The Pearly Gates
Illegal horse racing track was a plush operation: Backyard visions replaced by a high-class reality
Texas Rangers raided a secret horse racing track in Crosby over the weekend, arresting a group of nine alleged conspirators that included six law enforcement officers.
Following an 11-month investigation that included extensive undercover work, the Harris County District Attorneys Office reports it discovered area off-duty deputies working security for an underground gambling operation at Rancho El Herradero — a horse "training center," according to signs posted at its main entrance.
Working in concert with the officers in question were three civilians, including the owner of the 71-acre property and a female suspect facing additional charges for impersonating a police officer. The woman appears to be the wife of a state trooper also arrested during the bust.
Pearly white steel gates open to a manicured raceway that would make Secretariat whinny with joy.
For years, neighbors have watched an unusual amount of traffic flow to the Rancho El Herradero on Saturdays. Even from a considerable distance, area residents could hear playing throughout the afternoon and long into the evening. Not to mention hooves.
The clandestine party ranch, which has maintained a legal TABC beer and wine license since 2008, enjoyed a loyal customer base for its regular weekend events. A Facebook business page lists El Herradero as a "Mexican restaurant," where more than 1,200 visitors have "checked in." CultureMap's multiple calls to the ranch went unanswered.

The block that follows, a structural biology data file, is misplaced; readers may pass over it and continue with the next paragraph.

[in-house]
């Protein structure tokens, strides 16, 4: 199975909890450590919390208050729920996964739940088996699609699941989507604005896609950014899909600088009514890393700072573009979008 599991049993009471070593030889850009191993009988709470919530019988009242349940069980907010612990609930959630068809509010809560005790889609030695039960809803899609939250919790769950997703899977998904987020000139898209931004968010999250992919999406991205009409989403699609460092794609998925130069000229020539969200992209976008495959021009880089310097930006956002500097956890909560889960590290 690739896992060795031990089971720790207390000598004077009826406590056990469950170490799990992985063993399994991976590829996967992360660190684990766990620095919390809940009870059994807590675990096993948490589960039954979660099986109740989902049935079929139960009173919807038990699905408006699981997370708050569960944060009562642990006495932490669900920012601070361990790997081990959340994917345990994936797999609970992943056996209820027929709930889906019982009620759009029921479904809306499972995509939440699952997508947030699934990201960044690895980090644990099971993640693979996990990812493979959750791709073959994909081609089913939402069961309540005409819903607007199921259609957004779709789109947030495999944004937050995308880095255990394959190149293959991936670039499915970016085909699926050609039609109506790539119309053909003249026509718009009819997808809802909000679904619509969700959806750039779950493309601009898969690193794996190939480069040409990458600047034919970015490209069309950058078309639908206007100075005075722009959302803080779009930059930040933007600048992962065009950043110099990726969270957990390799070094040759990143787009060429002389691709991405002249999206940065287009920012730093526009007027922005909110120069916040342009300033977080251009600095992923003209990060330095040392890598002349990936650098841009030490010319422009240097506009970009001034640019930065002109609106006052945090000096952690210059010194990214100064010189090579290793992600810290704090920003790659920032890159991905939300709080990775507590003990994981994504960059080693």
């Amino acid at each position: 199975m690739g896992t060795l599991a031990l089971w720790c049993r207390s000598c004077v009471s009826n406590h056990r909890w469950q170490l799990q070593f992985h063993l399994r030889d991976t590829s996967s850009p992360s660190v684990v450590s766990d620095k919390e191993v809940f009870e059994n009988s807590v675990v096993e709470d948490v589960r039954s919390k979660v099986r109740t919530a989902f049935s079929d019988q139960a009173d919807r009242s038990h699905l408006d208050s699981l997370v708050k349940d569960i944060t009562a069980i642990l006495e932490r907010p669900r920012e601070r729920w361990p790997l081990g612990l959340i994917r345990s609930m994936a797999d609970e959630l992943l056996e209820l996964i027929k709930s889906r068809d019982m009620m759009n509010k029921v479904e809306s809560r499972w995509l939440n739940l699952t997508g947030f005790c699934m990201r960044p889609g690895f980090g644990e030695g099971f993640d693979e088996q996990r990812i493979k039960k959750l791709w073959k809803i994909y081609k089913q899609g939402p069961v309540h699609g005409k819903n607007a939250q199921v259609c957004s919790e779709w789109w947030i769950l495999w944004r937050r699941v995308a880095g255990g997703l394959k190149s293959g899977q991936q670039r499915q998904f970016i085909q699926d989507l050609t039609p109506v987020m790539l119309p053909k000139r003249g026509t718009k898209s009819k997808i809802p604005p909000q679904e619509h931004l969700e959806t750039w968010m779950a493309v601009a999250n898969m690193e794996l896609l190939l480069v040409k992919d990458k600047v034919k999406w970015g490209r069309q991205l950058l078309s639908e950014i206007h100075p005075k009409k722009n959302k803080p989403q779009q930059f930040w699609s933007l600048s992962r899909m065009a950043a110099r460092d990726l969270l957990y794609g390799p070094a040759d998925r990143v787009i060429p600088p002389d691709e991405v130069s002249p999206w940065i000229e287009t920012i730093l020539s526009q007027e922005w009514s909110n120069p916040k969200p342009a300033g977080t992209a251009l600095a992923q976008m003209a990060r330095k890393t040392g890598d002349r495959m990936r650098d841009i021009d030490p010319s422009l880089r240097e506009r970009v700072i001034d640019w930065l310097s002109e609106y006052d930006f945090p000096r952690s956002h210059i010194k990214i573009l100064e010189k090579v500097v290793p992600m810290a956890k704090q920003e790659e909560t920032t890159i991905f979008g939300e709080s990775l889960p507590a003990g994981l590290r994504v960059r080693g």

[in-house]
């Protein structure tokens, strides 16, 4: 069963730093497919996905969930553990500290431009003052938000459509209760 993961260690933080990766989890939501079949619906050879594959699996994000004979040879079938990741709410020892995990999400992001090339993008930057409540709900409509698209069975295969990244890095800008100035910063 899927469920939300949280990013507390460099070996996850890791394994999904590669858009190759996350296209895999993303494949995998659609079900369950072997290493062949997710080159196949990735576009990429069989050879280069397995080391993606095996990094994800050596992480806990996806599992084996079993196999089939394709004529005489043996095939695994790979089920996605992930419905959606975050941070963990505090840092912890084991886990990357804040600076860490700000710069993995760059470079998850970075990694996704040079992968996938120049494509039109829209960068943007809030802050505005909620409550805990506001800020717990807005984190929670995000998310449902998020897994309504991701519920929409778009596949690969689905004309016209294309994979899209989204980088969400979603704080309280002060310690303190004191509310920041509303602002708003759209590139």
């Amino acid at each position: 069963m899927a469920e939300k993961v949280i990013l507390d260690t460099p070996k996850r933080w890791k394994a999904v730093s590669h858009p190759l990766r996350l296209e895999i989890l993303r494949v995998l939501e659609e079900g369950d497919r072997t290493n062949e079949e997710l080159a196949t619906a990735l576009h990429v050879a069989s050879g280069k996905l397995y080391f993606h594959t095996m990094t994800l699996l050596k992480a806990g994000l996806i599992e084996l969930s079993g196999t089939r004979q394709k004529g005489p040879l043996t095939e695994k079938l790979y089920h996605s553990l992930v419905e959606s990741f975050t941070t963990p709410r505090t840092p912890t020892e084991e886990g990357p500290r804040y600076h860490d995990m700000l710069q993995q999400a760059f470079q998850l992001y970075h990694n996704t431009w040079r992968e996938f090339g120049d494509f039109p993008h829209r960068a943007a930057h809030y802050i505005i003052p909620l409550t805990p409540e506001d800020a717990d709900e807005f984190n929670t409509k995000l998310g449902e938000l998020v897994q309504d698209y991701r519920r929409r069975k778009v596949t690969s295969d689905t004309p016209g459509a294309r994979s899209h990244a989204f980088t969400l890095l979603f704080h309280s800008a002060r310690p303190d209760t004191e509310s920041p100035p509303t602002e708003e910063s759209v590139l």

Constable Alan Rosen of Harris County Precinct 1 — covering much of the western Inner Loop and northwest Houston — immediately fired two deputies involved with providing security for the ranch. Two other Fort Bend deputies also have lost their jobs. The employment status of the two other officers remains unclear.
“Peace officers take an oath to uphold the law,” Terese Buess with the district attorney's office said in a recent statement. “To discover them actually working in their official capacity to provide security for organized criminal enterprises is extremely alarming and disappointing.”
All nine suspects were released on $5,000 bonds and stand accused of horse racing without a license, a felony charge punishable by two to 10 years of prison time. In a Harris County court on Monday, defense attorneys maintained their clients' innocence and/or ignorance.
Watch the full KHOU report: